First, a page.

Most parks in Central and South America host a diverse collection of amphibians. However, because Chimborazo is a high-altitude park, it doesn’t have as many as most others. Nevertheless, there are several beautiful and ecologically important frogs living in the park that you may have the chance to see.

For example, the Intac rubber frog is very common in the park. Visitors also see the Zurucuchu rubber frog frequently. The Andean marsupial tree frog – a species in which the males carry around their tadpoles in specialized pouches – is also relatively common.

Unfortunately, many of the park’s frogs are either threatened or already classified as endangered. Some of the frog species experiencing population declines include the Jambato toad (which as though extinct until it was rediscovered in 2016) and the Quito rocket frog.

Wildlife Viewing Tips: Make the Most of Your Chimborazo Adventure

Employ the following tips and techniques to see as many wildlife species as possible.

You don’t want to go to the trouble of traveling all the way to Ecuador unless you are going to make the most of your trip. So, try to employ the tips provided below, as they’ll help you spot as many wild animals and take as many photos as possible.

  • Take advantage of the guided tours available. There are a few different tour guide services that provided guided tours of the park. Because the guides are very familiar with the species living in the region, they’ll provide you with a much better chance of seeing a variety of animals than if you explore the park on your own.
  • Bring binoculars. If you were only going to focus on one group of animals while visiting Chimborazo, it should unquestionably be the birds. But you won’t be able to get very close to many of the birds living in the area, so be sure to bring a good pair of binoculars. This way, you’ll be able to spot more species and appreciate the fine details of their plumage.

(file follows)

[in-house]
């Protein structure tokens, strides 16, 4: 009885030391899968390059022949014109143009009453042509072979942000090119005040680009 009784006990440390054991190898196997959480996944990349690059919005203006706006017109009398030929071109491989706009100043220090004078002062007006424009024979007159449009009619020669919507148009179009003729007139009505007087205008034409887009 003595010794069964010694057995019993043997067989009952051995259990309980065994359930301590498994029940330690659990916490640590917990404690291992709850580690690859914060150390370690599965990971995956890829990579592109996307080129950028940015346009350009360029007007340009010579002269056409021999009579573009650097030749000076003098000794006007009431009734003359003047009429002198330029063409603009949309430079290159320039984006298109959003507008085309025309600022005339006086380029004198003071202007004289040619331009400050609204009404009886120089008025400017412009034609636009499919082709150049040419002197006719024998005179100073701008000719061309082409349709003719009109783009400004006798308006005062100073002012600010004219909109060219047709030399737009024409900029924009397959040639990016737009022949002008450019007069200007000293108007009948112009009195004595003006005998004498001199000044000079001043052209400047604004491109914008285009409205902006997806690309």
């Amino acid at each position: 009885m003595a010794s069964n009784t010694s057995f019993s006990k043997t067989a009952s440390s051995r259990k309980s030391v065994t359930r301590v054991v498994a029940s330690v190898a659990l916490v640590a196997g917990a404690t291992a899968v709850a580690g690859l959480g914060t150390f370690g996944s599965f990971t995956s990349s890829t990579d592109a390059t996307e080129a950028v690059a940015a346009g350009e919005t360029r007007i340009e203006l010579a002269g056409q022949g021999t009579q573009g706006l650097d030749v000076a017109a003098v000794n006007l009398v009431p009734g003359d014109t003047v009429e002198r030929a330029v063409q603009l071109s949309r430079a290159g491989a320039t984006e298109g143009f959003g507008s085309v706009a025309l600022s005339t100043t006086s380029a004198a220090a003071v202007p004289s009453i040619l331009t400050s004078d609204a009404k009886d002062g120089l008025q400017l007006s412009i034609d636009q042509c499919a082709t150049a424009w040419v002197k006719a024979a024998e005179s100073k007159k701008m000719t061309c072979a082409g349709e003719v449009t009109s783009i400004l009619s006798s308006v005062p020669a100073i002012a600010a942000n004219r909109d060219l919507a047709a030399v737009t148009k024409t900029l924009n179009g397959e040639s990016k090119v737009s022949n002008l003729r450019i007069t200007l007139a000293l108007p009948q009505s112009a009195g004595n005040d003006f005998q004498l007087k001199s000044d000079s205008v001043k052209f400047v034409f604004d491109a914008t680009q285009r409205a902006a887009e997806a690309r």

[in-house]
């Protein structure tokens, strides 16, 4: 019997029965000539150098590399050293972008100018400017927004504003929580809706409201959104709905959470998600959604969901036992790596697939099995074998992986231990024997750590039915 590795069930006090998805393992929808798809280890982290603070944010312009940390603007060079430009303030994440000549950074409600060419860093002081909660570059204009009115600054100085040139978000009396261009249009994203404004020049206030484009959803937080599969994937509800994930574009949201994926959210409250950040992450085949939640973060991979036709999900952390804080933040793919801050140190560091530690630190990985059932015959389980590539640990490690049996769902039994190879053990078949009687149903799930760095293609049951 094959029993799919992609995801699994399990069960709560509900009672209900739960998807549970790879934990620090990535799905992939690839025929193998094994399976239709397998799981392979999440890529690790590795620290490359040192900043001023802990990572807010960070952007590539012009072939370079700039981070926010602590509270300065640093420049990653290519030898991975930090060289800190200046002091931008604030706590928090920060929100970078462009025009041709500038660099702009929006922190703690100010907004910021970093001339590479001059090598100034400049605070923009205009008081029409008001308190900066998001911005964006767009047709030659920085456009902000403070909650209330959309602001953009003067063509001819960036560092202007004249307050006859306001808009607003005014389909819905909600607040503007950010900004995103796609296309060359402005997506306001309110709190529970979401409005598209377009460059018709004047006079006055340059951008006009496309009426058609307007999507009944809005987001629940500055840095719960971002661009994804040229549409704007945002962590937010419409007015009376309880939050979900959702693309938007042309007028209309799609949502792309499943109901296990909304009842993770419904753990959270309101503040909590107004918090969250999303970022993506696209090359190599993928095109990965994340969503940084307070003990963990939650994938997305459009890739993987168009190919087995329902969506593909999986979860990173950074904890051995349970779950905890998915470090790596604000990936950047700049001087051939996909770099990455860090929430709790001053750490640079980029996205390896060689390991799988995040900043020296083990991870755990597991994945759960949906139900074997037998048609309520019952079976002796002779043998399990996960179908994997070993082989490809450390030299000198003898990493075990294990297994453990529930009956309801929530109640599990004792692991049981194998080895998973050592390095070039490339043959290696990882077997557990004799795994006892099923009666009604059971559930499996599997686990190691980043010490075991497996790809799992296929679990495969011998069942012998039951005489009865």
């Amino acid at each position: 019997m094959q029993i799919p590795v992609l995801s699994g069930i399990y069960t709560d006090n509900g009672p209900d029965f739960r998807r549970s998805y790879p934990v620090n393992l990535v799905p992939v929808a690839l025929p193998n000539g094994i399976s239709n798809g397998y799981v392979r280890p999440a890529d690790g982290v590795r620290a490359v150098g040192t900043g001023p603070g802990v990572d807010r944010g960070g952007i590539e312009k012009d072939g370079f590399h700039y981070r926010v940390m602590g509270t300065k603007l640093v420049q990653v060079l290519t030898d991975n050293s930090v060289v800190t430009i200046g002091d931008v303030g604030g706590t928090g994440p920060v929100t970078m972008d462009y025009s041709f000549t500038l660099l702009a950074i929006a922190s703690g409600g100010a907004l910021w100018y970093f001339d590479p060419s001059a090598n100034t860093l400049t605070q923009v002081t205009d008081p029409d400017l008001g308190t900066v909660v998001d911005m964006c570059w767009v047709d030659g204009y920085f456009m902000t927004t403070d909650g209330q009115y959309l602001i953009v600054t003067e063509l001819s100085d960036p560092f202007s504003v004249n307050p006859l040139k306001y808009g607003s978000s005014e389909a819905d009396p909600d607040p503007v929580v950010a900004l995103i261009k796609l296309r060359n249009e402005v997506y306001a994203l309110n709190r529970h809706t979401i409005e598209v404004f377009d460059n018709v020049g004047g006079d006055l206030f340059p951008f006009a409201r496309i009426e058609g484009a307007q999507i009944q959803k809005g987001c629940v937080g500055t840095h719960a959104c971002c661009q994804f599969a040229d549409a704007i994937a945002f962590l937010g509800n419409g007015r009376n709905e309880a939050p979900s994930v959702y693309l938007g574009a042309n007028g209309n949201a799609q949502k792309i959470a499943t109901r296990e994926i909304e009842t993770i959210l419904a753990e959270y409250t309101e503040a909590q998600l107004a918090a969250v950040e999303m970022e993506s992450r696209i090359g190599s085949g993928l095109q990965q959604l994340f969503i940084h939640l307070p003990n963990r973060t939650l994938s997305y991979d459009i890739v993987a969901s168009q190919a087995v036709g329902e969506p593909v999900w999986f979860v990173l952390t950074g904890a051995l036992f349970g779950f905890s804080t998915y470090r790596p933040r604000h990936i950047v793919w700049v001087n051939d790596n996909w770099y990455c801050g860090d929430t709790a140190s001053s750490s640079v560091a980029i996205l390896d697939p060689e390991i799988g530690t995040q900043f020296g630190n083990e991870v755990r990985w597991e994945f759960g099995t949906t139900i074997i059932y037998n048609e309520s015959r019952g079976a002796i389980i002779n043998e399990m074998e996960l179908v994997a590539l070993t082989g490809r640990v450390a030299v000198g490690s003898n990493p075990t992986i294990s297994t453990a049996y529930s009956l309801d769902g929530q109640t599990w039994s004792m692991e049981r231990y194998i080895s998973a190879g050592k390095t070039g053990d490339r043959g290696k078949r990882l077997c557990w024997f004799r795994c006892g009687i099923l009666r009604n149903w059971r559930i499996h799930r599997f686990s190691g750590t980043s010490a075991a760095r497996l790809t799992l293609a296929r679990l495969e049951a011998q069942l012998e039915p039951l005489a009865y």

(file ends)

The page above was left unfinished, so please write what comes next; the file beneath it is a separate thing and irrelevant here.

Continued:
• Schedule your visit for the summer. While the lower elevations of Chimborazo feature warm and comfortable temperatures all year long, it can get cold as you ascend during the winter. This will not only force you to wear more clothing, but it’ll also reduce your chances of seeing some of the park’s most notable species.
  • Prepare for the high humidity of the park. The humidity is always high around Chimborazo, and many visitors are surprised by just how quickly their clothing becomes soaked. So, be sure to bring plenty of fresh clothes, so you can change as necessary. This will help keep your skin dry and prevent blisters from forming.

Tell Us About Your Experiences!

Chimborazo National Park is certainly a fantastic destination for wildlife lovers visiting Ecuador. It is not only a unique area, but it is also a well-run wildlife reserve that caters to the needs of visitors. Simply put, you’ll want to ensure that you make time to visit the park anytime you find yourself in South America.

Have you ever visited Chimborazo National Park? We’d love to hear about your experiences! Tell us what you thought of the park and let us know which animal species you had the chance to see in the comments below.